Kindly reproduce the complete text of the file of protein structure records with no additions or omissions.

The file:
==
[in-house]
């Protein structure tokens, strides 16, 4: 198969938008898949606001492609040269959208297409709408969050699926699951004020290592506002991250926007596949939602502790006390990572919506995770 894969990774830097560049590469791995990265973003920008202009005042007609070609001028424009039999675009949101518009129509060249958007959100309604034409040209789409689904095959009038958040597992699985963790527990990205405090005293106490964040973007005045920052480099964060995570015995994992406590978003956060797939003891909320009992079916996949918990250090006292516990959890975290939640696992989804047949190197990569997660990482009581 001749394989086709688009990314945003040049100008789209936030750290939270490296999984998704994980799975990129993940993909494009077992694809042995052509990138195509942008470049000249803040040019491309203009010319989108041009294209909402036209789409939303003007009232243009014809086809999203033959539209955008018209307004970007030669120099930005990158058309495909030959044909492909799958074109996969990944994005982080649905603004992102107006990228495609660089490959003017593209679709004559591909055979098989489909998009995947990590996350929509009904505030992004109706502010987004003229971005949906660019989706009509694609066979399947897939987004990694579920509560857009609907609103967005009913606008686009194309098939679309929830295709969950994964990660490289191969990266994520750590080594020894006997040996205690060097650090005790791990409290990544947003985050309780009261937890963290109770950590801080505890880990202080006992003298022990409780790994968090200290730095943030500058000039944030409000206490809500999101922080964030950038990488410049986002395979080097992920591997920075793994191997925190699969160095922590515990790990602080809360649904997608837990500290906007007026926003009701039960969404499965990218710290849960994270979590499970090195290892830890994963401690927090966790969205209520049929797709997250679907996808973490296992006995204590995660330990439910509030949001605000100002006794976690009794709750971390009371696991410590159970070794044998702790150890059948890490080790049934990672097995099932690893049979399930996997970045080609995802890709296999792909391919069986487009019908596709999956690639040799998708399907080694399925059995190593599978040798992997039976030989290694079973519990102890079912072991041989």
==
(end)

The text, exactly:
[in-house]
């Protein structure tokens, strides 16, 4: 198969938008898949606001492609040269959208297409709408969050699926699951004020290592506002991250926007596949939602502790006390990572919506995770 894969990774830097560049590469791995990265973003920008202009005042007609070609001028424009039999675009949101518009129509060249958007959100309604034409040209789409689904095959009038958040597992699985963790527990990205405090005293106490964040973007005045920052480099964060995570015995994992406590978003956060797939003891909320009992079916996949918990250090006292516990959890975290939640696992989804047949190197990569997660990482009581 001749394989086709688009990314945003040049100008789209936030750290939270490296999984998704994980799975990129993940993909494009077992694809042995052509990138195509942008470049000249803040040019491309203009010319989108041009294209909402036209789409939303003007009232243009014809086809999203033959539209955008018209307004970007030669120099930005990158058309495909030959044909492909799958074109996969990944994005982080649905603004992102107006990228495609660089490959003017593209679709004559591909055979098989489909998009995947990590996350929509009904505030992004109706502010987004003229971005949906660019989706009509694609066979399947897939987004990694579920509560857009609907609103967005009913606008686009194309098939679309929830295709969950994964990660490289191969990266994520750590080594020894006997040996205690060097650090005790791990409290990544947003985050309780009261937890963290109770950590801080505890880990202080006992003298022990409780790994968090200290730095943030500058000039944030409000206490809500999101922080964030950038990488410049986002395979080097992920591997920075793994191997925190699969160095922590515990790990602080809360649904997608837990500290906007007026926003009701039960969404499965990218710290849960994270979590499970090195290892830890994963401690927090966790969205209520049929797709997250679907996808973490296992006995204590995660330990439910509030949001605000100002006794976690009794709750971390009371696991410590159970070794044998702790150890059948890490080790049934990672097995099932690893049979399930996997970045080609995802890709296999792909391919069986487009019908596709999956690639040799998708399907080694399925059995190593599978040798992997039976030989290694079973519990102890079912072991041989």